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Contact: Bonyen Lee-Gilmore 913.345.4693

LITTLE ROCK – Planned Parenthood Great Plains (PPGP) condemns the U.S. Court of Appeals Eighth Circuit decision reversing protections for Arkansas Medicaid patients who choose Planned Parenthood for health care. PPGP is an expert, compassionate sexual and reproductive health care provider that Arkansans rely on for life-saving cancer screenings, STI testing and treatment, and birth control. Today’s decision does not go into effect yet and therefore will not have any immediate impacts to Medicaid patients in Arkansas. PPGP is evaluating all options to ensure our patients receive uninterrupted care at Planned Parenthood.

“Let me be clear, Medicaid patients deserve the right to choose their doctors and nurses, just like any other insured patient in our health care system. PPGP health centers in Fayetteville and Little Rock will continue serving Medicaid patients while we find a path to affirm our patients’ rights to access health care when and where they need it. PPGP will leave no stone unturned,” Planned Parenthood Great Plains Interim President and CEO, Aaron Samulcek said.

“This is not over. We will do everything in our power to protect our patients' access to birth control cancer screenings, and other lifesaving care. Extreme politicians are trying to defund and shut down Planned Parenthood — and this is not what Americans want. Every person deserves the opportunity to lead a healthy life and access care at a provider they know and trust, no matter who you are or where you live,” Planned Parenthood Federation of American Chief Medical Officer, Dr. Raegan McDonaldMosley said.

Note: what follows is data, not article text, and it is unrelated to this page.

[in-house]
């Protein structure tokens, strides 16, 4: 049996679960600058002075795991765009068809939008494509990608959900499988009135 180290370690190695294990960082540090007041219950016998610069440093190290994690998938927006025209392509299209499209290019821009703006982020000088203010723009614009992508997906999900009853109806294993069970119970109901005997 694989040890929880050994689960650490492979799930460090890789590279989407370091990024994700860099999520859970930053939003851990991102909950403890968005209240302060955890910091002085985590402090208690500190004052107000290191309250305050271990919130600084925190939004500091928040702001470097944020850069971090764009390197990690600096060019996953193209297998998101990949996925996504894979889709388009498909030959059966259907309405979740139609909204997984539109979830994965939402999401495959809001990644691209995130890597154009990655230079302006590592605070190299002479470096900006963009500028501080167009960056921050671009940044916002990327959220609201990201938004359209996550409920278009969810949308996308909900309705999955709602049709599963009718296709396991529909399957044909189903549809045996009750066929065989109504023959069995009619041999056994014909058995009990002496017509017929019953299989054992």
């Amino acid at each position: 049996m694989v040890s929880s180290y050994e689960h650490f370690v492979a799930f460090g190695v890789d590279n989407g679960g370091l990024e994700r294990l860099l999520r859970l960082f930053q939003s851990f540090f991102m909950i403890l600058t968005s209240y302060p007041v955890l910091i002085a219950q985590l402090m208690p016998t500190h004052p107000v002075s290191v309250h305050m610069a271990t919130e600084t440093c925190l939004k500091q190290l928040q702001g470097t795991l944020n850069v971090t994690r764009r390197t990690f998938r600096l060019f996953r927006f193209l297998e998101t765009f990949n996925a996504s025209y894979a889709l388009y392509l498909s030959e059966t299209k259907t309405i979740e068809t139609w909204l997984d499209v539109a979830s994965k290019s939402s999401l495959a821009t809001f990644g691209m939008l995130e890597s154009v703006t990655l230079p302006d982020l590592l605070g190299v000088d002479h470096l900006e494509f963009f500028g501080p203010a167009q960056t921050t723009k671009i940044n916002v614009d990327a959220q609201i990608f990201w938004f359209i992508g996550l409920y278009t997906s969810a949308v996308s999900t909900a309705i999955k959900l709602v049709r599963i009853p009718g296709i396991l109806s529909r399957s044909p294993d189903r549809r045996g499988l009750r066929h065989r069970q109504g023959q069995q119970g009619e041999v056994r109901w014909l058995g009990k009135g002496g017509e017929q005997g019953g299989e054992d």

PPGP provides birth control, life-saving cancer screenings, testing and treatment for sexually transmitted infections, and other preventive care to nearly 4,500 patients in Arkansas each year; and a significant number of these patients in Arkansas receive this care through Medicaid. There is already an unmet need for health care in Arkansas. In 2014, 204,850 women in Arkansas were in need of publicly supported contraceptive services and supplies.

As one patient -- a plaintiff in the case and mother of one in Little Rock wrote in her declaration to the court: "I work for a family business with my mom and step-dad; however, the business is not able to provide health insurance. ... Currently I am using hormonal contraception, which I need both for birth control and for help with my severe cramps and history of ovarian cysts. … Planned Parenthood is my only medical provider; I don't have a general physician. If I could no longer get reproductive health services at Planned Parenthood, I do not know where I would go or what I would do. I want to continue to get my care at Planned Parenthood, but if they could no longer accept Medicaid I could not afford to pay for these services out of pocket."

Nationwide, Planned Parenthood health centers serve an outsized role in meeting the health care needs of those who rely on federally funded health programs. More than half of Planned Parenthood's health centers across the U.S. are in rural or medically underserved areas, meaning that often without Planned Parenthood, patients would have nowhere else to turn for reproductive health care. In 68 percent of counties with a Planned Parenthood health center, Planned Parenthood serves at least half of all safety net family planning patients. Those hurt the most would be those struggling to get by and also those who already face barriers to accessing health care — especially people of color, people with low to moderate incomes, as well as people who live in rural areas.

Not only is it dangerous to block care at Planned Parenthood -- it’s also deeply unpopular. Every poll shows that American people overwhelmingly support Planned Parenthood and strongly oppose these attacks.